Kelly Murphy, Executive Vice-President of the HDDLC has also seen this generational shift. “I was generally the youngest person. Often it was like, you’re so cute, [you’re] so young, way to go, pat on the back. [That] isn’t the most the most motivating reception to get,” said Murphy, who’s now 32. When she started attending labour council meetings, (which she learned about when Buott spoke at an event she was attending for the NSGEU), she didn’t feel out of place. There were young workers and even young women in the room. 

Young workers outside of Halifax took notice of the young socialist president and the flurry of activity in Halifax. Mason was taken aback by the young faces and young speakers at her first Halifax Labour Day. Back then, the South Shore labour council stuck to the standard Day of Mourning and December 6 candlelit vigils, and a bowling tournament. Since her election four months ago, the labour council has held four rallies, plus a re-jigged Day of Mourning. Mason, a CUPE member, calls Buott an inspiration and a mentor. Mason's interaction with Buott wasn't a happy accident; the HDDLC aims to support young workers regardless of their geographic location, says Murphy. 

Murphy attributes much of the HDDLC's success to having the courage to try new things. "This is the way we always have done it is not the answer for the times that we're in," she says. The HDDLC gives profile (and significant portfolios such as May and Labour days and the Mayworks Festival) to executive members who aren't Buott, and who are also mostly young workers. The council took on corporate energy giant Emera in their Power to the People campaign, launched the Solidariglee choir and recently, members occupied the office of Nova Scotia's Health Minister to oppose the essential services legislation that followed the nurses' strike.

The emergence of several youth-led movements in recent years has also helped. In 2011, 2,000 Nova Scotia students marched in a blizzard to call for reduced tuition fees. It was the largest provincial student demo in a decade. Occupy, the Québec student strike and Idle No More have also all left their marks. Halifax's Baristas Rise Up (BRU), a campaign of SEIU Local 2, is showing the labour movement how to organize low-waged café jobs.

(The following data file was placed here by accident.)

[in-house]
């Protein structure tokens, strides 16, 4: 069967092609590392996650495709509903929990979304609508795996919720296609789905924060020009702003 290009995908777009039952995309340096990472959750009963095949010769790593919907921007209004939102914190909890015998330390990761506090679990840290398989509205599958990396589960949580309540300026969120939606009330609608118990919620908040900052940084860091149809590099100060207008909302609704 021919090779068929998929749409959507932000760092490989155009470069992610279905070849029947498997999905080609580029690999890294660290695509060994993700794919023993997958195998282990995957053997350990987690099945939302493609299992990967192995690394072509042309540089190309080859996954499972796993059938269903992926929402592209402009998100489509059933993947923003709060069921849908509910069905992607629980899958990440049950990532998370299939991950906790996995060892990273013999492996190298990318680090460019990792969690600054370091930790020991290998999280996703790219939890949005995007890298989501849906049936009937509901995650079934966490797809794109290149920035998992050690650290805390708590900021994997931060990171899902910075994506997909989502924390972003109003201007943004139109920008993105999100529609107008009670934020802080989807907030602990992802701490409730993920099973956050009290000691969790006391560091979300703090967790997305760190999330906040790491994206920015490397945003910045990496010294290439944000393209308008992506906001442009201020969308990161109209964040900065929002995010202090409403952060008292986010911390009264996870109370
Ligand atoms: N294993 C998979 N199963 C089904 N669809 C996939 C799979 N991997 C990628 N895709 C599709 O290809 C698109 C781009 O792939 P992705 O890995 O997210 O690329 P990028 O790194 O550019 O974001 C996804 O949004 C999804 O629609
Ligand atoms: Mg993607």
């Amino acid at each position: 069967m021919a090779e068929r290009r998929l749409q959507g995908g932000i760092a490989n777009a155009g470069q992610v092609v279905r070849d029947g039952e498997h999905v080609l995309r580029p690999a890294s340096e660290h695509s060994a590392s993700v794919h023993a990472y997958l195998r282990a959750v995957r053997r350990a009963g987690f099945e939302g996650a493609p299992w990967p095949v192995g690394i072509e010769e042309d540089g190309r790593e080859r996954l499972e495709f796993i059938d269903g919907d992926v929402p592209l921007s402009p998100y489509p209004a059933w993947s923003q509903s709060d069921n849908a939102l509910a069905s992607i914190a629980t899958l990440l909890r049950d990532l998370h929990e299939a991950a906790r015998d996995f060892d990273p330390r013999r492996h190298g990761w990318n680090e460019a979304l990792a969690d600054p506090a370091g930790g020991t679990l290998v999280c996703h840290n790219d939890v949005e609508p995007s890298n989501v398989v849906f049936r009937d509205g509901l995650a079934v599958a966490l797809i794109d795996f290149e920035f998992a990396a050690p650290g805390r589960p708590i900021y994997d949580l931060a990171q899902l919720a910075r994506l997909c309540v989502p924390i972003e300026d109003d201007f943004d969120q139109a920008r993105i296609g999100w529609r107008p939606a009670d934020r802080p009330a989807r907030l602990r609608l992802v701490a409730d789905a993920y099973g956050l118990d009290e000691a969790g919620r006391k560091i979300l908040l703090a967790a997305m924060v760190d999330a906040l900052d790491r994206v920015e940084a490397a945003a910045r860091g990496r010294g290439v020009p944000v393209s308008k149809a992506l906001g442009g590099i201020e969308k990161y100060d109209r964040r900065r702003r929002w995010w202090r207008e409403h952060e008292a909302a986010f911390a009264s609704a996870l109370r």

"The [Québec] student strike showed us that when that discontent is organized in a really thoughtful and concerted way over the medium and long term, it's going to win us victories," says MacNeil. An important lesson for a generation who has been starved of political victories.  

"Once you become involved in the labour movement you realize this is why we have weekends, this is why we have paid holidays. This is why we have parental leave," says Mason. "If you're not told about how these things came into place then you just think, 'oh the government gave us those.'" Young workers must be involved before the old-school union activists (and their memories of the strikes, occupations, blockades, what worked and what didn't) are gone. 

These young labour leaders get it, but the labour movement (still one of our parents' and grandparents' generations) needs to catch up. "I think if our movement is serious we're going to start pouring tons of resources into… really getting us into the forefront of organizing our peers and giving us the creative freedom to figure out how to do that," says MacNeil. "And it's something that we shouldn't be just tinkering with along the margins of our unions and our organizations. It absolutely needs to be central or else we won't have a movement in 15 years."

The newest of the three young Presidents, Mason is still the youngest member on the South Shore labour council, "but that'll change soon" she says, an unshakable confidence in her voice. 

Check out the rest of the UP! Canadian labour rising series here.

Photo: flickr/ahblair